May 30th 2018
Passively scrolling through social media is harming our mental health
December 18th 2017 / 0 comment
Facebook has acknowledged that heavy social media use, particularly the kind that involves passive consumption rather than active posting, can trigger low mood. If you’ve ever gotten stuck in a scroll hole and felt rubbish afterwards, you’re not alone…
From trolling to ‘like’ anxiety and a feeling of always being ‘on’, most of us have experienced at least a few of the pitfalls of social media use, but now it turns out that even having a gander through our feeds can have a damaging effect on our mental health. Mental health experts and campaigners have previously linked the pressures associated with social media to poor mental health among the young in particular, and now Facebook has acceded that intense social media use, and in particular the constant observing, checking and scrolling of news feeds, can lead to “negative self comparison” and users to “feel worse afterwards”.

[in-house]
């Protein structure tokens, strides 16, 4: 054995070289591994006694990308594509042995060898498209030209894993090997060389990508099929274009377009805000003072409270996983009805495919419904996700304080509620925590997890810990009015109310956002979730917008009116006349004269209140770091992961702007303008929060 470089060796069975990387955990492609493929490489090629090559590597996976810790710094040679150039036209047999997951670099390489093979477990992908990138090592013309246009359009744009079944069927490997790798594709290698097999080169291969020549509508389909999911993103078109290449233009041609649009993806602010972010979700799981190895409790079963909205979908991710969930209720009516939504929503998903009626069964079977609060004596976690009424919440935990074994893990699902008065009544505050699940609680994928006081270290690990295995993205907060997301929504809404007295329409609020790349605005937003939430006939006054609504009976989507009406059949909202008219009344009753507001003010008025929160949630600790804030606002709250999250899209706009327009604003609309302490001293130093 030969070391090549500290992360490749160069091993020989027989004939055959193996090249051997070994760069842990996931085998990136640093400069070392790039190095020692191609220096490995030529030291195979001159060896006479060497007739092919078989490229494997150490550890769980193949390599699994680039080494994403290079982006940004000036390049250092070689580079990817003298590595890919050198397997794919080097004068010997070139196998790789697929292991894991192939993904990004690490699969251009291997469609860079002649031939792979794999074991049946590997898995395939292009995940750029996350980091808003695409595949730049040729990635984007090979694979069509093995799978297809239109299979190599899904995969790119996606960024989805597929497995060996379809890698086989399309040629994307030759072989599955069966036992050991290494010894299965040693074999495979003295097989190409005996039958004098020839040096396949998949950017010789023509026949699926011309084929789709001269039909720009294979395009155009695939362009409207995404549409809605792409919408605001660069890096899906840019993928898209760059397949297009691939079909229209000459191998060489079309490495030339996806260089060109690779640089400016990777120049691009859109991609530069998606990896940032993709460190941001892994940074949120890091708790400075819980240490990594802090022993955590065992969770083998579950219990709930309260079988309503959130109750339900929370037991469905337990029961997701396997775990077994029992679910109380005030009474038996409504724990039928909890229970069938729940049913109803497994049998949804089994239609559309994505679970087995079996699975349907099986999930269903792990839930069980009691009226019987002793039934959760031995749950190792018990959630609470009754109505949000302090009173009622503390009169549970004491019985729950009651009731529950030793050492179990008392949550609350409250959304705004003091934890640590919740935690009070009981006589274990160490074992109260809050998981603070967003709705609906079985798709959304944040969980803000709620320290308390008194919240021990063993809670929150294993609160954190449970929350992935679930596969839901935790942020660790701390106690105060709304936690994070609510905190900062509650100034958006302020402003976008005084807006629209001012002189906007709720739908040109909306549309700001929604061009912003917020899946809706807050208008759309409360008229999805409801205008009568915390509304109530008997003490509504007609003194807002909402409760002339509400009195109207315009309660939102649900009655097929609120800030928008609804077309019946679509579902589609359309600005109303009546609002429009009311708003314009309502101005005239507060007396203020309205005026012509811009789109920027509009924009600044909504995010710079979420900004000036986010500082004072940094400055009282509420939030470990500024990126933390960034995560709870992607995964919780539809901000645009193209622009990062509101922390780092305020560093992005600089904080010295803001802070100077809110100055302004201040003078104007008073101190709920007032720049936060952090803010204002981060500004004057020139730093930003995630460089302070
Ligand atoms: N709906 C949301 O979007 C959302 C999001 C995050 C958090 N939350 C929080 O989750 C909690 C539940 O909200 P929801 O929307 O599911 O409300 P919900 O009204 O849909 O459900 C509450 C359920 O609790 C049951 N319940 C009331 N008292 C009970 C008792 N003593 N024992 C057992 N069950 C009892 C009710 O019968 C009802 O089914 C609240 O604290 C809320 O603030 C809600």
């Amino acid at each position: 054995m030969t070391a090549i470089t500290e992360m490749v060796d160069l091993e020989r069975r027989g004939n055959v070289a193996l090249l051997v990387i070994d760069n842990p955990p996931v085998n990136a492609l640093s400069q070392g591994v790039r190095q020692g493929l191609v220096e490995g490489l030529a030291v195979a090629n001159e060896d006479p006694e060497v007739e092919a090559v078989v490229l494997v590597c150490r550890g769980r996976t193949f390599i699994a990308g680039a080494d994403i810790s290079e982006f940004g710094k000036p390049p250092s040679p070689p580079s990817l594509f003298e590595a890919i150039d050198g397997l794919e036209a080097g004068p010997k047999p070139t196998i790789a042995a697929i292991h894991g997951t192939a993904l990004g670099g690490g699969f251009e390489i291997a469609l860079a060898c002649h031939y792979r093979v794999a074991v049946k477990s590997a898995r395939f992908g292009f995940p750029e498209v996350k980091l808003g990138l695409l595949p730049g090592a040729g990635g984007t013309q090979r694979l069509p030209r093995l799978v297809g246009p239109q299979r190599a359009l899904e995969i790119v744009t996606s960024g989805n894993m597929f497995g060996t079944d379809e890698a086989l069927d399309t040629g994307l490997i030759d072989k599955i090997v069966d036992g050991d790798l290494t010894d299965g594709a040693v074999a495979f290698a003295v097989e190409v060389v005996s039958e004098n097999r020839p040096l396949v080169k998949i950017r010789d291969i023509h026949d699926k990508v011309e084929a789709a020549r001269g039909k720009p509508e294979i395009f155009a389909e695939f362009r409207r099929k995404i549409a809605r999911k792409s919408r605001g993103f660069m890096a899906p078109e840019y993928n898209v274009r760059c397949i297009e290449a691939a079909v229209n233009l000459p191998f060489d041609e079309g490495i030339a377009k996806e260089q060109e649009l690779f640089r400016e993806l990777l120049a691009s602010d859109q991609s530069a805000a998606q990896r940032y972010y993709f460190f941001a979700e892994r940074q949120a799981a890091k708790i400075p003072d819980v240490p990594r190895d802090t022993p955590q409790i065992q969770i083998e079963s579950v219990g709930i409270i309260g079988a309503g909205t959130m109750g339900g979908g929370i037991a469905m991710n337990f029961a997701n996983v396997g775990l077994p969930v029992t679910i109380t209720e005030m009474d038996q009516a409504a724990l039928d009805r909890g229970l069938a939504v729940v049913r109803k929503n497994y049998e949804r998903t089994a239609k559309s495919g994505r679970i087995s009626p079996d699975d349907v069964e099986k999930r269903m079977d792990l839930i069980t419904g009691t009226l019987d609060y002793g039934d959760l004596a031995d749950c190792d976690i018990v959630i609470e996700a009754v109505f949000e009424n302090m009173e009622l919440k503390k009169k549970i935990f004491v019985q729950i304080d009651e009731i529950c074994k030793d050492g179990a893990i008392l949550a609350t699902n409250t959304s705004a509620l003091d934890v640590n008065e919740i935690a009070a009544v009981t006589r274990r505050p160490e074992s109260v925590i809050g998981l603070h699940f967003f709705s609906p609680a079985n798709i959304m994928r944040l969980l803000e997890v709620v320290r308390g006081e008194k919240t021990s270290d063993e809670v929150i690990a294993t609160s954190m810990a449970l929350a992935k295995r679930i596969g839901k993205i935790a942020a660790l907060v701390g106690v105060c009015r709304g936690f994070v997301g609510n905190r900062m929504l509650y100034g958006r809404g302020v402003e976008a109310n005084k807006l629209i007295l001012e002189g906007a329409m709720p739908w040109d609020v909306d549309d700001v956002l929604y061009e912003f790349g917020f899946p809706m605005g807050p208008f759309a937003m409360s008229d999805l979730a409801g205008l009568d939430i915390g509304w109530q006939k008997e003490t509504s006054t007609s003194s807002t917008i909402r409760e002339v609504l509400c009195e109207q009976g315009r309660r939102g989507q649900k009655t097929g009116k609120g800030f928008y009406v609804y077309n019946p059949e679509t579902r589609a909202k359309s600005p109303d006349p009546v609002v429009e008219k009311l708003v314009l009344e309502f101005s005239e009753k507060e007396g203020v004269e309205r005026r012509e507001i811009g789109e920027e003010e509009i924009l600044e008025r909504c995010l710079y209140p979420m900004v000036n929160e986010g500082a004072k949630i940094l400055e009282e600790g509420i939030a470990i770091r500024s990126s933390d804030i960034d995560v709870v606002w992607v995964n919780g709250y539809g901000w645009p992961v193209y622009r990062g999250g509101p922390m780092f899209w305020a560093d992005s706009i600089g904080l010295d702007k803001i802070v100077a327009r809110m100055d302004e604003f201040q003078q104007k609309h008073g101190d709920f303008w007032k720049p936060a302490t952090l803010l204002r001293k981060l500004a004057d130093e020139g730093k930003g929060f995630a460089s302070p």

Facebook’s director of research, David Ginsberg, isolated the issue of “reading and not interacting with people” as the main cause of poor mental health post-scroll, but recommended that becoming more engaged with content and other users on social media networks could in fact enhance wellbeing. While this may in part be true, and none of us can deny the perks of being able to chat to a loved one on the other side of the globe 24/7, throwing the ball back into the user’s court seems to be missing the point somewhat. Of course we’re all responsible for our own social media consumption, but given that grown adults find the likes of Instagram highly addictive, teenagers are thus particularly vulnerable to the beck and call of constant social media updates and eroding of self-worth that they can bring. From glossing over daily life with filters to online bullying, the negative impact of social media can be pervasive, and while the introduction of features such as a “take a break” tool and “snooze button” by Facebook execs to allow users to both limit and mute social media updates is a positive step forwards in terms of controlling what we see, improving emotional wellbeing across the board will take more than essentially putting our social media feeds on pause. A dedication to combatting online abuse, preventing the proliferation of alarming fake news and an investment of profits into positive mental health initiatives and education would all contribute to making social media platforms a more positive space, which of course feeds into daily life (literally).